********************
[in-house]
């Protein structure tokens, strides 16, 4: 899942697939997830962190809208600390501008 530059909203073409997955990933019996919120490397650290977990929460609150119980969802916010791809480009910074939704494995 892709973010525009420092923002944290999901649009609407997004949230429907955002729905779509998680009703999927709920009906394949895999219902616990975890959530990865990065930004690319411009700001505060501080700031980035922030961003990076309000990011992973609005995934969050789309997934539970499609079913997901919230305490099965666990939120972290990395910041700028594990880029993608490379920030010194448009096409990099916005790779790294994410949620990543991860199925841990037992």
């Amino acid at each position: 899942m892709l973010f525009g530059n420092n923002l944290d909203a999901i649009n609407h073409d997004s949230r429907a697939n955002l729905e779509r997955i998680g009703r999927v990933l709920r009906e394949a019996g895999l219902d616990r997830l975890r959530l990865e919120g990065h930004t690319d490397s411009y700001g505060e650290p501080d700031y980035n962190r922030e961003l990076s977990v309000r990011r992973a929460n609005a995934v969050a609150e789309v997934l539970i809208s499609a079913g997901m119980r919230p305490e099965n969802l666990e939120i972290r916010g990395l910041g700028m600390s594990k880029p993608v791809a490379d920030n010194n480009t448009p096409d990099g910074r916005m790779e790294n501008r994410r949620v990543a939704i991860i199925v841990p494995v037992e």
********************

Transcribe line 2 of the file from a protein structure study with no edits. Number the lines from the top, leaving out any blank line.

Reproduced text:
């Protein structure tokens, strides 16, 4: 899942697939997830962190809208600390501008 530059909203073409997955990933019996919120490397650290977990929460609150119980969802916010791809480009910074939704494995 892709973010525009420092923002944290999901649009609407997004949230429907955002729905779509998680009703999927709920009906394949895999219902616990975890959530990865990065930004690319411009700001505060501080700031980035922030961003990076309000990011992973609005995934969050789309997934539970499609079913997901919230305490099965666990939120972290990395910041700028594990880029993608490379920030010194448009096409990099916005790779790294994410949620990543991860199925841990037992």